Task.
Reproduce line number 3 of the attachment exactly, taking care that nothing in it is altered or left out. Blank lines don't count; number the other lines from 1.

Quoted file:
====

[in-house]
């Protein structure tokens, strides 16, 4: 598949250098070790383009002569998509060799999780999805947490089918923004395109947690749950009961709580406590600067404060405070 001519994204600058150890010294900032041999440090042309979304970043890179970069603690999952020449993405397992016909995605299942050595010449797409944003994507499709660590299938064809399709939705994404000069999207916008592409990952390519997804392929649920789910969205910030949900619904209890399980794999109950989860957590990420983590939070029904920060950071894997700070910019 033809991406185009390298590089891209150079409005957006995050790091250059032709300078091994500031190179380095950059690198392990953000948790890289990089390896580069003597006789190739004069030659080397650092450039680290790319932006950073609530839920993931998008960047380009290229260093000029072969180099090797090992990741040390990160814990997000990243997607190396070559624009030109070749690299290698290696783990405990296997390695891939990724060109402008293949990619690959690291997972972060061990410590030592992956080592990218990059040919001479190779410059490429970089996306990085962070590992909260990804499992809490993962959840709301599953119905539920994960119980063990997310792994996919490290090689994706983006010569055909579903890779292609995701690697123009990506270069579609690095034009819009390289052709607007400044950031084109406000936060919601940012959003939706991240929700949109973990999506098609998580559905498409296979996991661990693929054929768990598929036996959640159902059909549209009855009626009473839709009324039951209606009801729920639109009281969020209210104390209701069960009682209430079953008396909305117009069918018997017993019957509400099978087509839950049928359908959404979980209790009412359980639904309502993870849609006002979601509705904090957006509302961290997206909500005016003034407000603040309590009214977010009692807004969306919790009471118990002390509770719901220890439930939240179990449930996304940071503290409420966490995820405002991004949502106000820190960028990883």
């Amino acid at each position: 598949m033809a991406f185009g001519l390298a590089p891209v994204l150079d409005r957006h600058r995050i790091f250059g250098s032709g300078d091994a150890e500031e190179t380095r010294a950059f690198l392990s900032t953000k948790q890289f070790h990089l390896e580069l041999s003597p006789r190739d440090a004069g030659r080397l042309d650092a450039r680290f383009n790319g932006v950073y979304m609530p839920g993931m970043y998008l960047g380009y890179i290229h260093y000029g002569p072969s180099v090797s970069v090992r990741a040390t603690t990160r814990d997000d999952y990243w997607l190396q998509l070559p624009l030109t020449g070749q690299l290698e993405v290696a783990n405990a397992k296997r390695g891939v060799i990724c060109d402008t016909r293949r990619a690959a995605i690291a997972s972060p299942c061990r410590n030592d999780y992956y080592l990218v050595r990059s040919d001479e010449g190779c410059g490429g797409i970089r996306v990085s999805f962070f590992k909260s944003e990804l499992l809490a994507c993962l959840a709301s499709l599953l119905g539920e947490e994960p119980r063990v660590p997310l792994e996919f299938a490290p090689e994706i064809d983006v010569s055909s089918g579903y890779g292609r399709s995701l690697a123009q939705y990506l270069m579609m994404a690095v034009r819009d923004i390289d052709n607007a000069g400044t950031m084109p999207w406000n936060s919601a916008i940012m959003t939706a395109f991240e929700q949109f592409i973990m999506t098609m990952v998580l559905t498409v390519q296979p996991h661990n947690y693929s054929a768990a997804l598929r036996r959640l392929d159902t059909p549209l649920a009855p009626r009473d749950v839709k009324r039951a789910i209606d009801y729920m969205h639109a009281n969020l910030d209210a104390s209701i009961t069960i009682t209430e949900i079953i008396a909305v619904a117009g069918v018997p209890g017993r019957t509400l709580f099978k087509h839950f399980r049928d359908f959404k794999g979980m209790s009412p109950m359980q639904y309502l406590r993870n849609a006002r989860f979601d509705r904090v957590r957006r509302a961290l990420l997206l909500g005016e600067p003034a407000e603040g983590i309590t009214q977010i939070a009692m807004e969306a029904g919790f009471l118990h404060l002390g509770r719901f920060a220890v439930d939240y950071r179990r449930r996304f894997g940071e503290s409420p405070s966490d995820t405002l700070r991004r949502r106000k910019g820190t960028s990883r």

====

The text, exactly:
């Amino acid at each position: 598949m033809a991406f185009g001519l390298a590089p891209v994204l150079d409005r957006h600058r995050i790091f250059g250098s032709g300078d091994a150890e500031e190179t380095r010294a950059f690198l392990s900032t953000k948790q890289f070790h990089l390896e580069l041999s003597p006789r190739d440090a004069g030659r080397l042309d650092a450039r680290f383009n790319g932006v950073y979304m609530p839920g993931m970043y998008l960047g380009y890179i290229h260093y000029g002569p072969s180099v090797s970069v090992r990741a040390t603690t990160r814990d997000d999952y990243w997607l190396q998509l070559p624009l030109t020449g070749q690299l290698e993405v290696a783990n405990a397992k296997r390695g891939v060799i990724c060109d402008t016909r293949r990619a690959a995605i690291a997972s972060p299942c061990r410590n030592d999780y992956y080592l990218v050595r990059s040919d001479e010449g190779c410059g490429g797409i970089r996306v990085s999805f962070f590992k909260s944003e990804l499992l809490a994507c993962l959840a709301s499709l599953l119905g539920e947490e994960p119980r063990v660590p997310l792994e996919f299938a490290p090689e994706i064809d983006v010569s055909s089918g579903y890779g292609r399709s995701l690697a123009q939705y990506l270069m579609m994404a690095v034009r819009d923004i390289d052709n607007a000069g400044t950031m084109p999207w406000n936060s919601a916008i940012m959003t939706a395109f991240e929700q949109f592409i973990m999506t098609m990952v998580l559905t498409v390519q296979p996991h661990n947690y693929s054929a768990a997804l598929r036996r959640l392929d159902t059909p549209l649920a009855p009626r009473d749950v839709k009324r039951a789910i209606d009801y729920m969205h639109a009281n969020l910030d209210a104390s209701i009961t069960i009682t209430e949900i079953i008396a909305v619904a117009g069918v018997p209890g017993r019957t509400l709580f099978k087509h839950f399980r049928d359908f959404k794999g979980m209790s009412p109950m359980q639904y309502l406590r993870n849609a006002r989860f979601d509705r904090v957590r957006r509302a961290l990420l997206l909500g005016e600067p003034a407000e603040g983590i309590t009214q977010i939070a009692m807004e969306a029904g919790f009471l118990h404060l002390g509770r719901f920060a220890v439930d939240y950071r179990r449930r996304f894997g940071e503290s409420p405070s966490d995820t405002l700070r991004r949502r106000k910019g820190t960028s990883r």